their masters would be none the less apparent. But the overthrow of
slavery was not the result of the rebellions and struggles of the
slaves. While these undoubtedly helped, the principal factors in the
overthrow of chattel slavery as the economic foundation of society were
the disintegration of the system to the point of bankruptcy, and the
rise of a new, and sometimes, as in the case of Rome, alien ruling

The class divisions of feudal society are not less obvious than those of
chattel slavery. The main division, the widest gulf, divided the feudal
lord and the serf. Often as brutally ill-treated as their
slave-forefathers had been, the feudal serfs from time to time made
abortive struggles. The class distinctions of feudalism were constant,
but the struggles between the lords and the serfs were sporadic, and of
comparatively little moment, just as the risings of their slave
forefathers had been. But alongside of the feudal estate there existed
another class, the free handicraftsmen and peasants, the former
organized into powerful guilds. It was this class, and not the serf
class, which was destined to challenge the rule of the feudal nobility,
and wage war upon it. As the feudal class was a landed class, so the
class represented by the guilds became a moneyed and commercial class,
the pioneers of our modern capitalist class. As Mr. Brooks Adams[117]
has shown very clearly, it was this moneyed, commercial class, which
gave to the king the instrument for weakening and finally overthrowing
feudalism. It was this class which built up the cities and towns from
which was drawn the revenue for the maintenance of a standing army, thus
liberating the king from his dependence upon the feudal lords. The
capitalist class triumphed over the feudal nobility, and its interests
became in their turn the dominant interests in society. Capitalism in
its development effectually destroyed all those institutions of
feudalism which obstructed its progress, leaving only those which were
innocuous and safely to be ignored.

In capitalist society, the main class division is that which separates
the employing, wage-paying class from the employed, wage-receiving
class. Notwithstanding all the elaborate arguments made to prove the
contrary, the frequently heard myth that the interests of Capital and
Labor are identical, and the existence of pacificatory associations
based upon that myth, there is no fact in the whole range of social
phenomena more self-evident than the existence of an inherent,
fundamental antagonism in the relationship of employer and employee. As
individuals, in all other relations, they may have a commonality of
interests, but as employer and employee they are fundamentally and
necessarily opposed. They may belong to the same church, and so have
religious interests in common; they may have common racial interests,
as, for instance, if negroes, in protecting themselves against the
attacks made in a book like _The Clansman_, or, if Jews, in opposing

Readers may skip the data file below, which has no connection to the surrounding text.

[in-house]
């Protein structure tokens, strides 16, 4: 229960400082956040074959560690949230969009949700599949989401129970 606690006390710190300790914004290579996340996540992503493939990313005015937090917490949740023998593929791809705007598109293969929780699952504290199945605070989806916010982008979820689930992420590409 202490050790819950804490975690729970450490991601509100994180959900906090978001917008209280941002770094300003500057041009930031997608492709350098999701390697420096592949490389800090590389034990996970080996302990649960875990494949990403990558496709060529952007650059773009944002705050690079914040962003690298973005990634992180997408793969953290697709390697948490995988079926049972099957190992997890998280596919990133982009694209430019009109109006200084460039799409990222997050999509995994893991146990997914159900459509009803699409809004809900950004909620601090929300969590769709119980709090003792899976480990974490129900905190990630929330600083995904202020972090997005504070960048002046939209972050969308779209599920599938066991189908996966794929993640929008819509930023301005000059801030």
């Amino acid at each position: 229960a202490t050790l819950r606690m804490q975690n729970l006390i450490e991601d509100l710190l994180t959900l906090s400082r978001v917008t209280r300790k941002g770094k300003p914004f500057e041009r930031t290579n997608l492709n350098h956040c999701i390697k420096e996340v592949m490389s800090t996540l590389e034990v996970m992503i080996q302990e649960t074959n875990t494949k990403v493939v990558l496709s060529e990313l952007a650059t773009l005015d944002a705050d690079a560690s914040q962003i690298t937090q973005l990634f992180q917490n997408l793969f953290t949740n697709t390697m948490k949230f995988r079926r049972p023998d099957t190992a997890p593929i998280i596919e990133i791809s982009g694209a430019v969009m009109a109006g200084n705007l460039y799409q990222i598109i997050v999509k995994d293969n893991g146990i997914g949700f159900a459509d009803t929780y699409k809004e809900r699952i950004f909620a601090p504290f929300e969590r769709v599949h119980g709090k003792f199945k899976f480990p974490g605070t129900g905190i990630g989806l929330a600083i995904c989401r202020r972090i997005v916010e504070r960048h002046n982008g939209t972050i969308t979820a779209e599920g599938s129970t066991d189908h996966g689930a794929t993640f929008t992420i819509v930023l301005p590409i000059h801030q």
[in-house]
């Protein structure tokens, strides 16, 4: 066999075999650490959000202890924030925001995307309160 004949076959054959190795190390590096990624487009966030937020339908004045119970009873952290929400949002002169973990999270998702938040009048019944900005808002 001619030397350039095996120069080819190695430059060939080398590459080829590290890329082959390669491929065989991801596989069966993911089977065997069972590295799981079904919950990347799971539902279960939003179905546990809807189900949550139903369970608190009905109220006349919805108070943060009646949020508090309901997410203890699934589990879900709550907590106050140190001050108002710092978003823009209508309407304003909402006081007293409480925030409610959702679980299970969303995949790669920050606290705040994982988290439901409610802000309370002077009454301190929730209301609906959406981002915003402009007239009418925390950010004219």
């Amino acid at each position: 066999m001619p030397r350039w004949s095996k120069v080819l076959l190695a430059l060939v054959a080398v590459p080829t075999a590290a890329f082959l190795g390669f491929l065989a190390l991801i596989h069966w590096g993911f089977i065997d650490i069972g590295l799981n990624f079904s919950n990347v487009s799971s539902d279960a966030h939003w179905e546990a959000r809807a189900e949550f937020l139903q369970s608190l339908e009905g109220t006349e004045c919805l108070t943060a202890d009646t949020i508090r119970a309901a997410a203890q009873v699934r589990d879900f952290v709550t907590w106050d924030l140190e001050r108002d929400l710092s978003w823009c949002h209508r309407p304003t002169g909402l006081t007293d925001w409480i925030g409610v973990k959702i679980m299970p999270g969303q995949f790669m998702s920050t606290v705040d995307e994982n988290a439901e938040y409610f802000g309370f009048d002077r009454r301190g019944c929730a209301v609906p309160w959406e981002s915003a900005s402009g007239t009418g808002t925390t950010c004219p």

anti-Semitic movements; as citizens they may have the same civic
interests, be equally opposed to graft in the city government, or
equally interested in the adoption of wise sanitary precautions against
epidemics. They may even have a common industrial interest in the
general sense that they may be equally interested in the development of
the industry in which they are engaged, and fear, equally, the results
of a depression in trade. But their special interests as employer and
employee are antithetical.

It cannot be denied that, in certain circumstances, these other
interests may become so accentuated that the class antagonisms are
momentarily lost sight of, or completely dwarfed in importance; nor is
such a denial implied in the Socialist theory. It is not difficult to
see that in the case of a general uprising against the members of their
race, in which their lives are imperiled, Jewish employers and employees
may forget their _class_ interests and remember only that they are Jews.
So with negroes and other oppressed races. The economic interests of the
class may be engulfed in the solidarity of the race. It is not
difficult, either, to see that in the presence of some great common
danger or calamity, class interests may likewise be completely
subordinated. An admirable example of this occurred at the time of the
San Francisco earthquake and fire. The enormous demand for labor
occasioned by that disaster practically enabled the artisans, most of
whom were organized into unions, to demand and obtain almost fabulous
wages. But there was no thought of taking advantage of the calamity. On
the contrary, the unions immediately announced that they would make no
attempt to do so. Not only that, but they voluntarily waived rules which
in normal times they would have insisted upon with all their powers. The
temporary overshadowing of the economic interests of classes by other
special interests which have been thrust into special prominence, is
not, however, evidence that these class interests do not prevail in
normal times. Recognition of this fact effectually destroys much
criticism of the theory.

The interest of the wage-worker, as wage-worker, is to receive the
largest wage possible for the least number of hours spent in labor. The
interest of the employer, as employer, on the other hand, is to secure
from the worker as many hours of service, as much labor power, as
possible for the lowest wage which the worker can be induced to accept.
The workers employed in a factory may be divided by a hundred different
forces. They may be divided by racial differences, for instance; but
while preserving these differences in a large measure, they will tend to
unite upon the basis of their economic interests. Some of the great
labor unions, notably the United Mine Workers,[118] afford remarkable
illustrations of this fact. If the difference of religious interests